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Four Key Topics Every Business Owner Should Address in Their Employee Handbook

Arlington Heights business law attorney, employee handbook, employee policies, business law compliance, company policiesClearly outlining your company’s policies, standards, and expectations is one of the most effective things you can do as a business owner to create mutually beneficial relationships between you, the owner, and your employees.

Establishing thorough employee policies will not only help you clarify operational standards with your staff, it will also help reduce your chances of running into problems with various business law compliance issues.

Employee Handbook Necessities

The purpose behind an employee handbook is to clearly communicate your expectations with your employees. However, an employee handbook is also designed to provide details regarding what your employees can expect of your business as their employer, too. This communication tool should serve as an unambiguous reference for you and your staff in the event there are disputes over issues such as work performance, pay, or equality.

Whether you are assembling a handbook as a new employer or are simply brushing up on an existing one, be sure to touch on the following four key topics to protect your rights and the rights of your employees:

  1. Basic Standards of Conduct: Work performance disputes often arise from miscommunication, disagreement, or blatant disregard for standards of conduct. It is important to outline what kind of behavior you, the business owner, deem acceptable in the workplace, and what you consider inappropriate. You should also address employee appearance expectations, including attire and grooming requirements.
  2. Compensation Details: Pay is another big reason disputes often arise between businesses and their staff. It is crucial to clearly describe your overtime policies according to the law, how you compensate in regards to work performance reviews, and how your break times and bonus payments work. Also, be sure to properly articulate how and why you are deducting federal and state taxes from each paycheck.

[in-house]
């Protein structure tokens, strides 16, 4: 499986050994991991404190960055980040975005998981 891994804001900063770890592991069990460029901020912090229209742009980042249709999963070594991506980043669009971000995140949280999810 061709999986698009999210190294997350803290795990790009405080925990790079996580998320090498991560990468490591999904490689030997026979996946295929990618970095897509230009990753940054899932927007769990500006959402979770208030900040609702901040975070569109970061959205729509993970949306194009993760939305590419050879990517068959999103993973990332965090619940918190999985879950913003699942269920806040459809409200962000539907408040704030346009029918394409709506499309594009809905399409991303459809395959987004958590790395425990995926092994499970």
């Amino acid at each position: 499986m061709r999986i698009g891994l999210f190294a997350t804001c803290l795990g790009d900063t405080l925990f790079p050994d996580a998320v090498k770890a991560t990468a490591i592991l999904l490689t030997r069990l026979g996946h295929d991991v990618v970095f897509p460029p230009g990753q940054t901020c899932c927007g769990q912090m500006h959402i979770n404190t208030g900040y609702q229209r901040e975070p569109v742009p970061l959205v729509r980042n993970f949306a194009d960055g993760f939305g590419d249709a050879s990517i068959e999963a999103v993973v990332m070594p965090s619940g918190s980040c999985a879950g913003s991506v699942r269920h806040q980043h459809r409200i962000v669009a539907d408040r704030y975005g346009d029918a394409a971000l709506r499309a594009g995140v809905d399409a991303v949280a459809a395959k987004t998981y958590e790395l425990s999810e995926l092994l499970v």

3. Leave of Absence: Various state and local laws will require you to document specific types of leave, such as jury duty or family medical or military leave. Be sure to notify your staff of this documentation and also inform them of your policies on vacation and sick time.
  4. Anti-Discrimination Laws: Legally, you are required to include a section in your handbook that addresses your obligation to equal employment opportunity laws. This section should describe these various laws and let employees know they are to comply with them at all times.

Speak with a Business Law Lawyer Today

You may include a number of other topics in your company’s employee handbook, including everything from work schedules and non-disclosure agreements (NDAs) to Occupational Safety and Health Administration (OSHA) laws. As you begin to draft the essentials of your company’s workplace policies, speaking with a competent Arlington Heights business law attorney can provide you with the resources and guidance you need to ensure you are covering all the necessary bases. Contact A. Traub & Associates today at 847-749-4182 for a special consultation.

Source:

https://www.sba.gov/managing-business/leading-your-business/managing-employees

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